San Francisco auditorium uses sonic blast, nightly, to disperse homeless
Homeless people camp out a few blocks from the Bill Graham Civic Auditorium in San Francisco last year.
May 2nd, 2012
02:30 PM ET

San Francisco auditorium uses sonic blast, nightly, to disperse homeless

Encouraging the homeless to find a new haunt is nothing new, but managers at the Bill Graham Civic Auditorium may be breaking ground by attempting to do it sonically.

Of course, Manuel Noriega is and David Koresh was familiar with the acoustic warfare tactic, which at least one now-vanquished homeless San Franciscan felt was a harsh reaction to his and his cohorts' squatting, the San Francisco Chronicle reports.

Between 20 and 40 homeless had been hanging out and sleeping at Civic Center Park, and according to the newspaper, it was a source of frustration for police, the mayor, the city Recreation and Parks Commission and the concert promotion outfit, Another Planet Entertainment, which operates the auditorium.

To combat this scourge, Another Planet began using the building's outside speakers to blare a cacophony of the world's most jarring noises - chainsaws, motorcycles, jackhammers, an aircraft carrier alarm - in hopes of shooing the homeless off of its stoop.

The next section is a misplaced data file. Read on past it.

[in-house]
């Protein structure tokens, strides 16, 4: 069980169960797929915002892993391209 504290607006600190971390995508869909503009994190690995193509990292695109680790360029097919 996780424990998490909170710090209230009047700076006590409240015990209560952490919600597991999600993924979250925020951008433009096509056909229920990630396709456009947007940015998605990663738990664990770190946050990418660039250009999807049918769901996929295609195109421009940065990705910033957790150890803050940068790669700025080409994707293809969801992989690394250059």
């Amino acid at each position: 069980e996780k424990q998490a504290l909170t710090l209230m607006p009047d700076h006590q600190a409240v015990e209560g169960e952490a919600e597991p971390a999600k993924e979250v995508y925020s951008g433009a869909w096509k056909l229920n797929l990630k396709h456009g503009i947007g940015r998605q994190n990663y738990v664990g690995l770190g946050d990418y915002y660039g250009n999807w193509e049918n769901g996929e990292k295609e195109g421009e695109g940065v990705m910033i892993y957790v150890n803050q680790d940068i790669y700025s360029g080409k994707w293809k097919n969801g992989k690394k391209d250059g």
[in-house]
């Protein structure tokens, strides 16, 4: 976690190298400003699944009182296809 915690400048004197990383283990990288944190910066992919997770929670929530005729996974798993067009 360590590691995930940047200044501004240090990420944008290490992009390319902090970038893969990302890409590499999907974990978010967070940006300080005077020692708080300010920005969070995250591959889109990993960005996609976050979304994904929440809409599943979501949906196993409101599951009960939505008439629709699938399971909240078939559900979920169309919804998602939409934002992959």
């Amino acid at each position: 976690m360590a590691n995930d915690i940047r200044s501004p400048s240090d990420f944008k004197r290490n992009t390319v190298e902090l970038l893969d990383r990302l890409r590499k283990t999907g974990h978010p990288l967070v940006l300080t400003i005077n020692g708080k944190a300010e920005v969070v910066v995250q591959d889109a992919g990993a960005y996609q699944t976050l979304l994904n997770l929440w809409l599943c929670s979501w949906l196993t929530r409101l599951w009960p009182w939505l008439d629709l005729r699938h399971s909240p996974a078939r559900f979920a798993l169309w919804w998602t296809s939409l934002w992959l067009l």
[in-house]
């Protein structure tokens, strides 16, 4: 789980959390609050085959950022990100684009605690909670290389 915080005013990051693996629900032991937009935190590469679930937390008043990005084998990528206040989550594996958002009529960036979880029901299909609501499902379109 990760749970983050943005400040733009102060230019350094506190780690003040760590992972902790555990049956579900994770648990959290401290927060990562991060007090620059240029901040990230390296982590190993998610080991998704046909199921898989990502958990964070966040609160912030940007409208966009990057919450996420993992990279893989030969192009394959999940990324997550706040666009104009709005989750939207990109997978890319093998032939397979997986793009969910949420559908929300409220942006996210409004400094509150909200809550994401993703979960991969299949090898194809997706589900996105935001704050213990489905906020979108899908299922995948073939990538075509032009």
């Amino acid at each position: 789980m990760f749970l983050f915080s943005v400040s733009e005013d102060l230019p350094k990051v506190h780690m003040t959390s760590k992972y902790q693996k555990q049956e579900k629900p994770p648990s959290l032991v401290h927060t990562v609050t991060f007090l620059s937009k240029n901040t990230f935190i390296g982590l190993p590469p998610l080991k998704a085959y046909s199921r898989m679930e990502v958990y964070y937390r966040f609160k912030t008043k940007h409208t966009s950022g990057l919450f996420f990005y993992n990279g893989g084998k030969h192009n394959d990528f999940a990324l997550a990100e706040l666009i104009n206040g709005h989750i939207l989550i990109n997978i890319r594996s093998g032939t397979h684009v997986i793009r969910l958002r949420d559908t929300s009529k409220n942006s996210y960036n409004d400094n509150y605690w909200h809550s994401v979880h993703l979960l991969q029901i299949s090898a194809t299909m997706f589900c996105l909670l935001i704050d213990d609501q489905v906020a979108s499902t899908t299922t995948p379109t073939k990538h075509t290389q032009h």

The clamor, which begins nightly at 11 and continues until 7 a.m., prompted building manager Robert Reiter to comment to the paper, "I thought it was the building alarm going off."

Another Planet Vice President Mary Conde and founder Gregg Perloff said people attending events at Davies Symphony Hall and the War Memorial Opera House, both about two blocks away, had issued "an enormous amounts of complaints" about the homeless people in the area.

Blasting them with various "industrial" sounds, which Another Planet acquired from iTunes, has been "tremendously effective" so far, Conde said.

San Francisco has one of the worst homeless problems in the nation, according to the Chronicle, which has an entire special section devoted to the issue on its website. According to the Coalition on Homelessness, about 37,000 households are on the waiting list for housing, 6,000 people in the city experience homelessness each night and 2,200 homeless children are enrolled in public schools.

The problem gets worse each year, despite the city's spending $200 million annually to combat it, according to the newspaper. In March 2011, police began enforcing what is known as a sit-lie ordinance, which fines repeat offenders who sit or lie on public sidewalks between 7 a.m. and 11 p.m. - the hours when jackhammer and chainsaw noises aren't emanating from the Bill Graham Civic Auditorium speakers.

Though some business owners say the sit-lie law has been a success, the ordinance was frowned upon by local homeless proponents prior to being approved by city voters. A national advocacy group in December cited the law in giving San Francisco low marks for its handling of the city's homeless.

It would appear that Another Planet's tactic for dispersing the homeless is being received similarly.

"What (expletive)  behavior," said Oscar McKinney, a homeless man who said he had 6,100 quality-of-life citations who was chased out of the area by the overnight noise coming from the auditorium, according to the Chronicle.